So, when I was stuck, and I would have liked some guidance from my lead, I always asked myself: If I were the lead, what would I tell my employee in that situation?

In some cases, I would have told myself that I should do some additional research first. Ok, so let’s do some research. In other cases, a decision with minor implications had to be made. Just make the decision yourself. In still other cases, the decision was a bit bigger. Ok, as a leader, I would want to be involved in that decision. Now it’s really time to involve your team lead.

Your boss is not always available, and needs you to be as autonomous as possible. Instead of, like a reflex, asking him or her for solutions, ask yourself these questions before:

  • Am I really prepared to ask for assistance?
  • Can I present the problem in a concise way so that I don’t waste my team lead’s time?
  • Have I gathered all the relevant information or am I just looking for a quick way out?
  • Have I tried everything to deliver a solution on my own?

These are the situations where you can show proactiveness and ownership, and people with these traits are a thousand times more effective than those without.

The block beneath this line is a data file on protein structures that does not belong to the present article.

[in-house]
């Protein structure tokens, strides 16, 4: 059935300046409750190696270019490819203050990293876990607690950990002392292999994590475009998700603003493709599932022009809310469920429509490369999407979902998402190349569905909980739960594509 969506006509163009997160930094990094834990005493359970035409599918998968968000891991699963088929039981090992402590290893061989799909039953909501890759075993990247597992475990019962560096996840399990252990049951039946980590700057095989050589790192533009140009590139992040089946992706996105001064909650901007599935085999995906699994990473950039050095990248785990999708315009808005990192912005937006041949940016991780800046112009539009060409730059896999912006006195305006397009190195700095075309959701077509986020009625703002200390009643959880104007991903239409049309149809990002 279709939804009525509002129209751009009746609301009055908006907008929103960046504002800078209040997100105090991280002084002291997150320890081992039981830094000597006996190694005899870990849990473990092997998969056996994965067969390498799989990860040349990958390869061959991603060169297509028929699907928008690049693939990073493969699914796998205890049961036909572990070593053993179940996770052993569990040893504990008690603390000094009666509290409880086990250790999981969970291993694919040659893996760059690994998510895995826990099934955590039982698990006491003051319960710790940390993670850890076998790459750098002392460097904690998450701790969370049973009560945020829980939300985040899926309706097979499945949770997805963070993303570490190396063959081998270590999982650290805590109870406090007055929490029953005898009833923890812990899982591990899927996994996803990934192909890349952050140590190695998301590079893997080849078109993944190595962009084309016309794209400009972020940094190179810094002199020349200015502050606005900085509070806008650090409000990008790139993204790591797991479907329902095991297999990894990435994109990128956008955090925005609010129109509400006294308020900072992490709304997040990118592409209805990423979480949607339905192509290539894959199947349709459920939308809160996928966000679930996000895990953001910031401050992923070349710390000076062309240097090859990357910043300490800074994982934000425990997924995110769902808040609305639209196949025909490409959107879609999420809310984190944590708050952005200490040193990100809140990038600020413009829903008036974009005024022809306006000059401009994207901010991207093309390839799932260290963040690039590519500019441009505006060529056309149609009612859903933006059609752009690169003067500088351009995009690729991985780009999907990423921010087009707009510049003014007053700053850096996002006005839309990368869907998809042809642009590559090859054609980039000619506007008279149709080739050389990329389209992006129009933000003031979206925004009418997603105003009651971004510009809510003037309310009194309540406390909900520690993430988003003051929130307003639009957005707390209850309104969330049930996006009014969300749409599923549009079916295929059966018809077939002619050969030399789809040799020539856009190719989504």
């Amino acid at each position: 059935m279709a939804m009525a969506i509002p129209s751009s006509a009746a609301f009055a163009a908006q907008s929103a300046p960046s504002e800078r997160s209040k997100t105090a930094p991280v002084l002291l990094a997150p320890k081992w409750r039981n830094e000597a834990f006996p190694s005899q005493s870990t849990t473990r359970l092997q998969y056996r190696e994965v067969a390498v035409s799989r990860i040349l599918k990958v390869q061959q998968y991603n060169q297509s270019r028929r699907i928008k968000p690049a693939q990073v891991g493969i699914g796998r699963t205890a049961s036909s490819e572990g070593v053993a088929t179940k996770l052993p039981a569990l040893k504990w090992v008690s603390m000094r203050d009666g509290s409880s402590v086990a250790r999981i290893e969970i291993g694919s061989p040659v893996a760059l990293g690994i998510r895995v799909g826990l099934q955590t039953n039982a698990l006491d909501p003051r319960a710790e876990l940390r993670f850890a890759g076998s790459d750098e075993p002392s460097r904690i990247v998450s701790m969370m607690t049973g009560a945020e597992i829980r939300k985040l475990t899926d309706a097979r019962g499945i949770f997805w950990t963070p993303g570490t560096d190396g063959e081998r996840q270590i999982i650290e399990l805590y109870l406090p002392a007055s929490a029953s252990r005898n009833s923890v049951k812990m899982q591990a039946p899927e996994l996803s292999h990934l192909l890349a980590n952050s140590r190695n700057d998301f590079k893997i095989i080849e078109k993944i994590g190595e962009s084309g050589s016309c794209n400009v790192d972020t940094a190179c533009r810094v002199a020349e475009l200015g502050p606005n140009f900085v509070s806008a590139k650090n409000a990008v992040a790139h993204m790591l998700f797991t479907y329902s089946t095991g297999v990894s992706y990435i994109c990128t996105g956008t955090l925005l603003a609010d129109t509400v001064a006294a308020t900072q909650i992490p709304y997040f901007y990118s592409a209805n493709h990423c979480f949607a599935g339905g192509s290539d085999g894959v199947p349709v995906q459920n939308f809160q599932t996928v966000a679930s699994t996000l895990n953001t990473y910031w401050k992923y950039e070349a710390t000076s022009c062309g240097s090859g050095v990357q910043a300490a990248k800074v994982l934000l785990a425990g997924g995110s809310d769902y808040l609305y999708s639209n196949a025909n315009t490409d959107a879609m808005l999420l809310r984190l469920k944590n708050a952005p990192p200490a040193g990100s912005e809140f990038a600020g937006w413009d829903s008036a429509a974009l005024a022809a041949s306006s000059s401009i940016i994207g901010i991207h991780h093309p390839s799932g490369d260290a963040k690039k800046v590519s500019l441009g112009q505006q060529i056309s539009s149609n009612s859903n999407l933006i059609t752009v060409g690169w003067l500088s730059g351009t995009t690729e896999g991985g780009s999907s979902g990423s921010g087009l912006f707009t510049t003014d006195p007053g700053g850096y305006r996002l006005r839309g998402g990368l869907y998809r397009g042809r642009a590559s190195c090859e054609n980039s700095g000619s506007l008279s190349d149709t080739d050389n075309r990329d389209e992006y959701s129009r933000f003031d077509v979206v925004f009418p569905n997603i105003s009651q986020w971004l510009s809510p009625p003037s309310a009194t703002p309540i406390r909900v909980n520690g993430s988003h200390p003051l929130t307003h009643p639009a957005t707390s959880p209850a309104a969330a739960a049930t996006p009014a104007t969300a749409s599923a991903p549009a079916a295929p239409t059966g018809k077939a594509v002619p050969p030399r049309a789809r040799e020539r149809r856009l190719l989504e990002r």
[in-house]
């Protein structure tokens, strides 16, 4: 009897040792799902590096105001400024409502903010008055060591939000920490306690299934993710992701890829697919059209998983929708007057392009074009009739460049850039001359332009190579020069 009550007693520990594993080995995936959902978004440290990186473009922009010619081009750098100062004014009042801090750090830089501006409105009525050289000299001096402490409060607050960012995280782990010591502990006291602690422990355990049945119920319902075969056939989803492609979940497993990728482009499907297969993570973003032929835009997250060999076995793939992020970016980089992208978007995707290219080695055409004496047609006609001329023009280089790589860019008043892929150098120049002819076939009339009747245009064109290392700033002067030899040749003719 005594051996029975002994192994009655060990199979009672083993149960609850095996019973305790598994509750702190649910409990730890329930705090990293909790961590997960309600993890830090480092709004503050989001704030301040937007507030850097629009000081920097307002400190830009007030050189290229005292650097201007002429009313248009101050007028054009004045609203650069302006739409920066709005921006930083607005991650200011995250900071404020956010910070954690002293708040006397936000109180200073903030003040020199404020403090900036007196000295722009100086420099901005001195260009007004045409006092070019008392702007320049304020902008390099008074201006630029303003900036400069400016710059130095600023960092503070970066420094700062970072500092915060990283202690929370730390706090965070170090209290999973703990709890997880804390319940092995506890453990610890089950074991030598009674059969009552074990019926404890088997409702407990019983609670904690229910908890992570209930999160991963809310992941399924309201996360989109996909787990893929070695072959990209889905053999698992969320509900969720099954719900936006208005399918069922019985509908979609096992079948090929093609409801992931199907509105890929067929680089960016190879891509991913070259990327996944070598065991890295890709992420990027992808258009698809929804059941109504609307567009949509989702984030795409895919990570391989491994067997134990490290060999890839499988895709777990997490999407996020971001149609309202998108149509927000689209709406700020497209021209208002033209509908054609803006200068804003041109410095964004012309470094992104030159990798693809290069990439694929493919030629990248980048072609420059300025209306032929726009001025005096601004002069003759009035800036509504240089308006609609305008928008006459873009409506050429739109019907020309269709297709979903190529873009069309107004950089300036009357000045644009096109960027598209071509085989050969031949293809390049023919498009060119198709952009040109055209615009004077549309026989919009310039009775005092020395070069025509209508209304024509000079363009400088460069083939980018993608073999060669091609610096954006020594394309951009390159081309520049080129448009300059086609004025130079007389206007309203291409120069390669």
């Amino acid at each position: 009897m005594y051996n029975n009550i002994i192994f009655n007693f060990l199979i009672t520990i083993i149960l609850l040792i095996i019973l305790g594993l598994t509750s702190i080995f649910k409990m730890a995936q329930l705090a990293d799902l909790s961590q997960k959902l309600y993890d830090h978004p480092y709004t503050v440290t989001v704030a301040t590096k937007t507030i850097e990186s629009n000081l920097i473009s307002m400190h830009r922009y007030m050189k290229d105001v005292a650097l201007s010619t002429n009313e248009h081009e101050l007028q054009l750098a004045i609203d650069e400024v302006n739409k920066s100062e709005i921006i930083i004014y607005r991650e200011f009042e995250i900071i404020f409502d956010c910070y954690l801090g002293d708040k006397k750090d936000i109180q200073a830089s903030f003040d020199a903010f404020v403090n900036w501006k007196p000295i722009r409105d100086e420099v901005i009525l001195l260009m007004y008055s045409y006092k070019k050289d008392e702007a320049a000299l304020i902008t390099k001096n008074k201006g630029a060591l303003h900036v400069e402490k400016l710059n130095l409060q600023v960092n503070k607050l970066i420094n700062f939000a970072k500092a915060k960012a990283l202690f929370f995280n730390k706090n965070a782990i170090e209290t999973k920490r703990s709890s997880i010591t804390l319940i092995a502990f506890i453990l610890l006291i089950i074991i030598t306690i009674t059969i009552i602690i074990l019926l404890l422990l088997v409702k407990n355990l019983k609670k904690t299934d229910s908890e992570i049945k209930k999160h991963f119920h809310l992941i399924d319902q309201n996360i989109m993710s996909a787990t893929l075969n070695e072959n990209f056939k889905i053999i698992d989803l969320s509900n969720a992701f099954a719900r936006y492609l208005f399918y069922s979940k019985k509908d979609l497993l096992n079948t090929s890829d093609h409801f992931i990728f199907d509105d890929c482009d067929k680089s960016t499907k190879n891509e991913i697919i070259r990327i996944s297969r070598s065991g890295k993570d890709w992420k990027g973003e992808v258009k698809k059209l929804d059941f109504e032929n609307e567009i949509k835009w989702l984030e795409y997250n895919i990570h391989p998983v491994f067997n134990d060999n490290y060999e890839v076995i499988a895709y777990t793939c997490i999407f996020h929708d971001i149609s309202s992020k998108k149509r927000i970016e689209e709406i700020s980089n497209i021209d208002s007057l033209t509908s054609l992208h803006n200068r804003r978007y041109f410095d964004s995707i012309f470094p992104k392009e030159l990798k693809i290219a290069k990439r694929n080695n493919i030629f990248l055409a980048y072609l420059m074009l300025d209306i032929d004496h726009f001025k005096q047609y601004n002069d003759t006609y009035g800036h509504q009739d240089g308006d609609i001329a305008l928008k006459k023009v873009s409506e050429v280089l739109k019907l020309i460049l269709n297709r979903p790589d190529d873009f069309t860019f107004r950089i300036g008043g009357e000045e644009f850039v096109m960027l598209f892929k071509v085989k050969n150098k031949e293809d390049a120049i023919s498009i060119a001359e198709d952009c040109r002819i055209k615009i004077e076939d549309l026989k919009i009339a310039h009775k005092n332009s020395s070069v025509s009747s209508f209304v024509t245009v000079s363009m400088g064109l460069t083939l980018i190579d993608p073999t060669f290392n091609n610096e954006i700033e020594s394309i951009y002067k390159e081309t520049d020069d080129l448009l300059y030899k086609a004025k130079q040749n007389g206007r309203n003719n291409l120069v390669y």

3. Building bridges makes you enormously effective

During the months working in different departments, I made new friends and built rich, trustful relationships with new people. However, my “old” relationships were also still there, of course. Combine the two sets, and you get a powerful, endless set of possibilities.

One of the apps my team was building was public-facing. A colleague from my old team had noticed that it was not meeting our basic accessibility standards, and contacted me about it. So I got him together with the frontend developers on my team, who were rather junior, and who were very happy about this unexpected opportunity to learn from a more senior developer.